What are they? Skin patches are another type of ERT. Examples are Alora, Climara, Estraderm, and Vivelle-Dot. Combination estrogen and progestin patches -- like Climara Pro and Combipatch -- are also available. Menostar has a lower dose of estrogen than other patches, and it's only used for reducing the risk of osteoporosis. It doesn't help with other menopause symptoms.
Usually, you would wear the patch on your lower stomach, beneath the waistline. You would then change the patch once or twice a week, according to the instructions.
Pros. In addition to offering the same benefits as oral therapy, this type of estrogen treatment has several additional advantages. For one, the patch is convenient. You can stick it on and not worry about having to take a pill each day.
While estrogen pills can be dangerous for people with liver problems, patches are OK, because the estrogen bypasses the liver and goes directly into the blood. A 2007 study also showed that the patch does not pose a risk of blood clots in postmenopausal women like oral estrogen does, though more studies are needed before making definitive conclusions on whether patches are safer than pills. Right now, all estrogens carry the same black-box warning with respect to clot formation.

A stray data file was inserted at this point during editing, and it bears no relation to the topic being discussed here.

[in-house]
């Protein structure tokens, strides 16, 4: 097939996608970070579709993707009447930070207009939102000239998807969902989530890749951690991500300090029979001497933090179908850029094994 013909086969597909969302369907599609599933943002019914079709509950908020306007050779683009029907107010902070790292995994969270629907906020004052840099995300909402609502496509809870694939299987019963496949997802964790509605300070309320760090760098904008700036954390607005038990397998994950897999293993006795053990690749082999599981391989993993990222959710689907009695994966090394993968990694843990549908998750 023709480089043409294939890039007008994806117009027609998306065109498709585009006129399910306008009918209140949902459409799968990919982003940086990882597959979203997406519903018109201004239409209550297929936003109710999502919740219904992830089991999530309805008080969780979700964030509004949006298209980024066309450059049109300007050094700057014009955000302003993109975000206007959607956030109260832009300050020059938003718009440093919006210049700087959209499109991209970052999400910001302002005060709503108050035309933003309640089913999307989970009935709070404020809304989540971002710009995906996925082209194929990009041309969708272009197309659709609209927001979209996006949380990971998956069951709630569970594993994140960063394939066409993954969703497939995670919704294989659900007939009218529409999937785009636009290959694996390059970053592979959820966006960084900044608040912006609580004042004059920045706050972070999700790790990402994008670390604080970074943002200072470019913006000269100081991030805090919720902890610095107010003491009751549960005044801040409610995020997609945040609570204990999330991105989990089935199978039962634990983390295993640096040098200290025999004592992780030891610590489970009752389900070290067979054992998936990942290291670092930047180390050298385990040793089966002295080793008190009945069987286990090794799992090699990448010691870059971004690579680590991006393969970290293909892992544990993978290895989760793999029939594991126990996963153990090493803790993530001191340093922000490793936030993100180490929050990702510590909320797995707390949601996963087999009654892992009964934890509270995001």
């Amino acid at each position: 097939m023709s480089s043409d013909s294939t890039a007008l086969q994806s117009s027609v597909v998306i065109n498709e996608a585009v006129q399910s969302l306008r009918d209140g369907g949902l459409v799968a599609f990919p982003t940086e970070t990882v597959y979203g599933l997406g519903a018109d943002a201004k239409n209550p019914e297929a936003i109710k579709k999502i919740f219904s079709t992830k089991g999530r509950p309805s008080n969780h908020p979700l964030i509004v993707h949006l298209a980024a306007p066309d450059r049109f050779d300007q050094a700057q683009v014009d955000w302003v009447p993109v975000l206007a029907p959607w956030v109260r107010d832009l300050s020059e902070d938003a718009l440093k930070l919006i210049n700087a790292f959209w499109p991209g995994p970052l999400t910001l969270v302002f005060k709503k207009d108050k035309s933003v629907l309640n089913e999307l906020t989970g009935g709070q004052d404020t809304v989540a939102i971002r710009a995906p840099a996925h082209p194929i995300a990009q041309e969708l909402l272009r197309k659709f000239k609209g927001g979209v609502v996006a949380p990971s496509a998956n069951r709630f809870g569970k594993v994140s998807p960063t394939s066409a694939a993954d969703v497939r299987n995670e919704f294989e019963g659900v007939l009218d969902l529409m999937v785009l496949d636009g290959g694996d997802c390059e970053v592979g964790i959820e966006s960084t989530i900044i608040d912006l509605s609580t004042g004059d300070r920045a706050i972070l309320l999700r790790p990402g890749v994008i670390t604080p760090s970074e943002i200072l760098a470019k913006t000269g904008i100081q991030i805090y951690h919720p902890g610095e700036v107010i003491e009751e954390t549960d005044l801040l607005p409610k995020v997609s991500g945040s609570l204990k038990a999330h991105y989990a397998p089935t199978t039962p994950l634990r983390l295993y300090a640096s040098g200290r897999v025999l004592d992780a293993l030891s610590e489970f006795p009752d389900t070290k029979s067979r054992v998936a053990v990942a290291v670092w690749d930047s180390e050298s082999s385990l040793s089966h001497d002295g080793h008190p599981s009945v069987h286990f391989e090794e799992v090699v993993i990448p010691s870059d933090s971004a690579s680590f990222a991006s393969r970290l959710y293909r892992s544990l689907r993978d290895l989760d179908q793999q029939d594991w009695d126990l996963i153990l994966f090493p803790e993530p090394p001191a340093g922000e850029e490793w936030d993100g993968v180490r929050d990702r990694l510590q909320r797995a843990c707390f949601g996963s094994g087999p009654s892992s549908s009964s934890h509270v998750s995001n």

Cons. While some experts believe that estrogen patches may be safer than oral estrogen in other ways, it's too early to know. So, for now, assume that estrogen patches pose most of the same risks -- a very small increase in the risk of serious problems, like cancer and stroke. They also have many similar -- although perhaps milder -- side effects. These include painful and swollen breasts, vaginal discharge, headache, and nausea. The patch itself might irritate the skin where you apply it.
Estrogen patches should not be exposed to high heat or direct sunlight. Heat can make some patches release the estrogen too quickly, giving you too high a dose at first and then too low a dose later. So don't use tanning beds or saunas while you're wearing an estrogen patch.